Scaled-down Boomerang gets green light
The Aspen City Council on Monday night unanimously approved a scaled-down proposal to rejuvenate the Boomerang Lodge on West Hopkins Street. It was the third time the project had come before the council.The Boomerang’s redevelopment falls under the city’s lodge-incentive program, implemented to encourage a stable short-term bed base in the community.”It’s less ambitious than what is permitted in the lodge-incentive program,” said Sunny Vann, representing the applicant. “I believe it has the support of the majority of its neighbors. … Frankly, I’m not sure what else we can do.”Council members’ concerns at previous meetings were primarily with the height and mass of the project, as well as with plans to condominiumize the lodge rooms, which entails selling the rooms to individual owners. Owners’ use will be limited to 90 days per year, with a maximum of 30 consecutive days, to ensure that the rooms are available as short-term rentals.Councilman Jack Johnson was concerned that even though owners would have limited use, there is no guarantee that owners would rent the rooms on a short-term basis.Vann countered, however, that there is little reason for an owner to let the rooms sit empty. Anyone who could afford to do so likely would buy different property, he said.Steve Stunda, the Boomerang’s proprietor, took issue with Johnson’s suggestion that he doesn’t have a proven track record of running hotels. Stunda has been running the Boomerang for a year and a half and has operated hotels in other parts of the country.”We are a lodge. We will continue to operate as a lodge,” he declared emphatically. In the two weeks since the Boomerang proposal last came before council, the applicant eliminated a proposed third floor above the lodge’s historic east wing, as well as one free-market unit on the west end of the building.The overall height of the building was reduced as well, and the bulk of the building’s height and mass will be clustered at the center of the lot. The tallest portion of the building will be two four-story “pop-ups” at the center of the building, reaching 36.6 feet. The pop-ups compose only 17 percent of the roof area, however. The roof line drops incrementally to a 34.6-foot partial fourth floor, then to a 26.6-foot third floor and finally to approximately 23 feet with the existing east wing.It really does cut out a lot of the blockiness,” Councilwoman Rachel Richards said.The approved lodge sports an undulating exterior design to break up the mass of the building, and the tallest parts of the building are set back significantly from adjacent roads. The large trees on the south side of the lodge will be preserved as well to help shield the building from view.Stunda was amenable to the reductions, even though the original proposal met the city’s code requirements, with the exception of some setbacks.After earning approval from the council, Stunda said he didn’t think the council had asked too much. Rather, he characterized the revisions as a learning process.”I thought the real thrust of the [lodge incentive] ordinance was to add rooms to the bed base, but it turns out there were other things that were important,” he said.Abigail Eagye’s e-mail address is email@example.com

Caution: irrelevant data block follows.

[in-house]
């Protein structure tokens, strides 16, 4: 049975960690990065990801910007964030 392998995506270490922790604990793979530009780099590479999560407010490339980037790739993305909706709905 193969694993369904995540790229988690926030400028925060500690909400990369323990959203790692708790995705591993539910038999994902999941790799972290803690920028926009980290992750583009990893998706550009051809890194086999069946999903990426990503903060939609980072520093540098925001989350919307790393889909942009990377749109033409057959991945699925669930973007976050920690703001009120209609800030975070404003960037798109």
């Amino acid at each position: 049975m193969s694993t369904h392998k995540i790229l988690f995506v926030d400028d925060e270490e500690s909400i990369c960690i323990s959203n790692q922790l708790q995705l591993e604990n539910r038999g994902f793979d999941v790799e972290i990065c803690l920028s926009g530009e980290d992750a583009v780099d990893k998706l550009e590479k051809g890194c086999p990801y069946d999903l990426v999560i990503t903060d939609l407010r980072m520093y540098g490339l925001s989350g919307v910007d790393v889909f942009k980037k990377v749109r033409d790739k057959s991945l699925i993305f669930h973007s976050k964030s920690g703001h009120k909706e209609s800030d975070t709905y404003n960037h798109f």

Ex-deputy accuses Pitkin County jail’s health-care provider of negligence over assault, strangulation
A former Pitkin County deputy who was the victim of a violent attack by a jail inmate with a history of psychiatric episodes is suing a health-care provider for negligence over the incident.